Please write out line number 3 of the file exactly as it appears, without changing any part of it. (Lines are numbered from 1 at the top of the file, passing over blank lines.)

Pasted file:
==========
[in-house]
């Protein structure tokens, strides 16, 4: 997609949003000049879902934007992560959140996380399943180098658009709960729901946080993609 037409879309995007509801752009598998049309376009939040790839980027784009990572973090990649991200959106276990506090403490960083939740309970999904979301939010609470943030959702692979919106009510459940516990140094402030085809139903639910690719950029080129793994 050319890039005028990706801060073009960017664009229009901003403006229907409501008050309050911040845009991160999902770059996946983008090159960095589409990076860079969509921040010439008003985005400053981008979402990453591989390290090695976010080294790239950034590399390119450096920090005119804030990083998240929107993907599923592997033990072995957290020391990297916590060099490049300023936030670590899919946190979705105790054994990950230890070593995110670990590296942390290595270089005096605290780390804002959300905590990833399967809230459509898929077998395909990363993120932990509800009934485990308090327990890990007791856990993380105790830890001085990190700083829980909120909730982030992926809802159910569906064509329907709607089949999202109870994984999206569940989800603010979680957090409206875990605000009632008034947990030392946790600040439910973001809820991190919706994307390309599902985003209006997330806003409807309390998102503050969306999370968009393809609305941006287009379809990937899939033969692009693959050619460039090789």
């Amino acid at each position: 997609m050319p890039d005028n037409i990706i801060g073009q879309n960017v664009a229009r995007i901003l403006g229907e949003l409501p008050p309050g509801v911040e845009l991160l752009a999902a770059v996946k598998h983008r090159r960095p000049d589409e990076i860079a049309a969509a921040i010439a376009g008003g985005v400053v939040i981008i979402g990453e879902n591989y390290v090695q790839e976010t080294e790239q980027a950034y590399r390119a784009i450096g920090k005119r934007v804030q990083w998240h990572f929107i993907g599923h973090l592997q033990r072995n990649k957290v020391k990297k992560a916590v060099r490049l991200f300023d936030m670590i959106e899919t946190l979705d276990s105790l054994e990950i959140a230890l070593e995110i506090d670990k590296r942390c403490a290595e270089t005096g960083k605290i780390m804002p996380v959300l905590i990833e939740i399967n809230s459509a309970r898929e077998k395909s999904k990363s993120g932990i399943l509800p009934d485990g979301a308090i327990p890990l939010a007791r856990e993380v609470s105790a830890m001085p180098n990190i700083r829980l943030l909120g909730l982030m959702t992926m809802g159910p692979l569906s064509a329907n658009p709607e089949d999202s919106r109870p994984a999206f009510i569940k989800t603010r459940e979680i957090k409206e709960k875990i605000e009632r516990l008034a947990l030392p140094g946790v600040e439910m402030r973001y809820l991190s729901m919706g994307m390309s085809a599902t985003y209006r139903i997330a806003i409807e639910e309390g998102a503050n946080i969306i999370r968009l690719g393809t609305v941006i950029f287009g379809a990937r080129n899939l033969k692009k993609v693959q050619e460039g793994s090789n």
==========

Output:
């Amino acid at each position: 997609m050319p890039d005028n037409i990706i801060g073009q879309n960017v664009a229009r995007i901003l403006g229907e949003l409501p008050p309050g509801v911040e845009l991160l752009a999902a770059v996946k598998h983008r090159r960095p000049d589409e990076i860079a049309a969509a921040i010439a376009g008003g985005v400053v939040i981008i979402g990453e879902n591989y390290v090695q790839e976010t080294e790239q980027a950034y590399r390119a784009i450096g920090k005119r934007v804030q990083w998240h990572f929107i993907g599923h973090l592997q033990r072995n990649k957290v020391k990297k992560a916590v060099r490049l991200f300023d936030m670590i959106e899919t946190l979705d276990s105790l054994e990950i959140a230890l070593e995110i506090d670990k590296r942390c403490a290595e270089t005096g960083k605290i780390m804002p996380v959300l905590i990833e939740i399967n809230s459509a309970r898929e077998k395909s999904k990363s993120g932990i399943l509800p009934d485990g979301a308090i327990p890990l939010a007791r856990e993380v609470s105790a830890m001085p180098n990190i700083r829980l943030l909120g909730l982030m959702t992926m809802g159910p692979l569906s064509a329907n658009p709607e089949d999202s919106r109870p994984a999206f009510i569940k989800t603010r459940e979680i957090k409206e709960k875990i605000e009632r516990l008034a947990l030392p140094g946790v600040e439910m402030r973001y809820l991190s729901m919706g994307m390309s085809a599902t985003y209006r139903i997330a806003i409807e639910e309390g998102a503050n946080i969306i999370r968009l690719g393809t609305v941006i950029f287009g379809a990937r080129n899939l033969k692009k993609v693959q050619e460039g793994s090789n």